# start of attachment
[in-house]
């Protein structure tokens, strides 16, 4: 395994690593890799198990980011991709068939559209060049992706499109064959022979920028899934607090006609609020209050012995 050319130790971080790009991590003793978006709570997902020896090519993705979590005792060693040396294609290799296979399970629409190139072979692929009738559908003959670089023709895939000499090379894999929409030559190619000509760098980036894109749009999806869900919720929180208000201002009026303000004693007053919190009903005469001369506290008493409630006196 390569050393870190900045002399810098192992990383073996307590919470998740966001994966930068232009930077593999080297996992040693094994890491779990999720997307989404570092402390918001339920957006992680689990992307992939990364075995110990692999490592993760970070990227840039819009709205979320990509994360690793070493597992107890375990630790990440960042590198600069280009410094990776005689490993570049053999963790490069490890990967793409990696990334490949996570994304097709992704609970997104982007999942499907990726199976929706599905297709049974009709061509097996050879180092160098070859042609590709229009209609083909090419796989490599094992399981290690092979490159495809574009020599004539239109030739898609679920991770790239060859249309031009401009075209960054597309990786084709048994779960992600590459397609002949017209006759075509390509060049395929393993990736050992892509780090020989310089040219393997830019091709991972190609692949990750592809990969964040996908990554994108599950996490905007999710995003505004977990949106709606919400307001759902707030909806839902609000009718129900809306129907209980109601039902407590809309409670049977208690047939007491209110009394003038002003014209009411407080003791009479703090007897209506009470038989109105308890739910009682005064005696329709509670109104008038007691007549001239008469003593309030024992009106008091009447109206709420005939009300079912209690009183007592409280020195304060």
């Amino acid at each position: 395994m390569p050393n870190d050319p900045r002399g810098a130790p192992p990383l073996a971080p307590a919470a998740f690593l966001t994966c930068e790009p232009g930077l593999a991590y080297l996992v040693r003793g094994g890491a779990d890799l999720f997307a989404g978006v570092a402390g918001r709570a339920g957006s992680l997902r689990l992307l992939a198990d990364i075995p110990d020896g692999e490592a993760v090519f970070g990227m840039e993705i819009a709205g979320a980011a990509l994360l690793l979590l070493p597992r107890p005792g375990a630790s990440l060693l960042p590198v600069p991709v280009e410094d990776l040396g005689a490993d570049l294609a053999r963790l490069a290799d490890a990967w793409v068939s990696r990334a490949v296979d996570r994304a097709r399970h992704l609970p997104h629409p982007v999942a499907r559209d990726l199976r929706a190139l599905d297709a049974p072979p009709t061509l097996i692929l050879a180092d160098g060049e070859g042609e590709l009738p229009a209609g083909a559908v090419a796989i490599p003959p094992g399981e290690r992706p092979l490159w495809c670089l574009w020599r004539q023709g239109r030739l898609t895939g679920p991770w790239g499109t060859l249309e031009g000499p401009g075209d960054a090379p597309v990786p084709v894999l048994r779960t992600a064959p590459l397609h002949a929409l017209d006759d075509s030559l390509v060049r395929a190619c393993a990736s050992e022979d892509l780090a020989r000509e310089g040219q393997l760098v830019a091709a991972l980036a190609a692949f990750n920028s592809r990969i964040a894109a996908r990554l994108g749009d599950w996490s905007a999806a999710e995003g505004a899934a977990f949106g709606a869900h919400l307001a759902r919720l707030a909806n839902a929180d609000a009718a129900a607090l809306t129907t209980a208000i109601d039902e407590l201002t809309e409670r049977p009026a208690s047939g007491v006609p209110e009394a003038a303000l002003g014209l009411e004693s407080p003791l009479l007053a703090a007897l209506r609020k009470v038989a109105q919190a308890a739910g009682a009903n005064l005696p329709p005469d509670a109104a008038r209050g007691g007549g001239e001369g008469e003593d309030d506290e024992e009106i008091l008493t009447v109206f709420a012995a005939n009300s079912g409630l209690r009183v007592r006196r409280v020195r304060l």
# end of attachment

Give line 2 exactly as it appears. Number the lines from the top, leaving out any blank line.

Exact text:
């Protein structure tokens, strides 16, 4: 395994690593890799198990980011991709068939559209060049992706499109064959022979920028899934607090006609609020209050012995 050319130790971080790009991590003793978006709570997902020896090519993705979590005792060693040396294609290799296979399970629409190139072979692929009738559908003959670089023709895939000499090379894999929409030559190619000509760098980036894109749009999806869900919720929180208000201002009026303000004693007053919190009903005469001369506290008493409630006196 390569050393870190900045002399810098192992990383073996307590919470998740966001994966930068232009930077593999080297996992040693094994890491779990999720997307989404570092402390918001339920957006992680689990992307992939990364075995110990692999490592993760970070990227840039819009709205979320990509994360690793070493597992107890375990630790990440960042590198600069280009410094990776005689490993570049053999963790490069490890990967793409990696990334490949996570994304097709992704609970997104982007999942499907990726199976929706599905297709049974009709061509097996050879180092160098070859042609590709229009209609083909090419796989490599094992399981290690092979490159495809574009020599004539239109030739898609679920991770790239060859249309031009401009075209960054597309990786084709048994779960992600590459397609002949017209006759075509390509060049395929393993990736050992892509780090020989310089040219393997830019091709991972190609692949990750592809990969964040996908990554994108599950996490905007999710995003505004977990949106709606919400307001759902707030909806839902609000009718129900809306129907209980109601039902407590809309409670049977208690047939007491209110009394003038002003014209009411407080003791009479703090007897209506009470038989109105308890739910009682005064005696329709509670109104008038007691007549001239008469003593309030024992009106008091009447109206709420005939009300079912209690009183007592409280020195304060």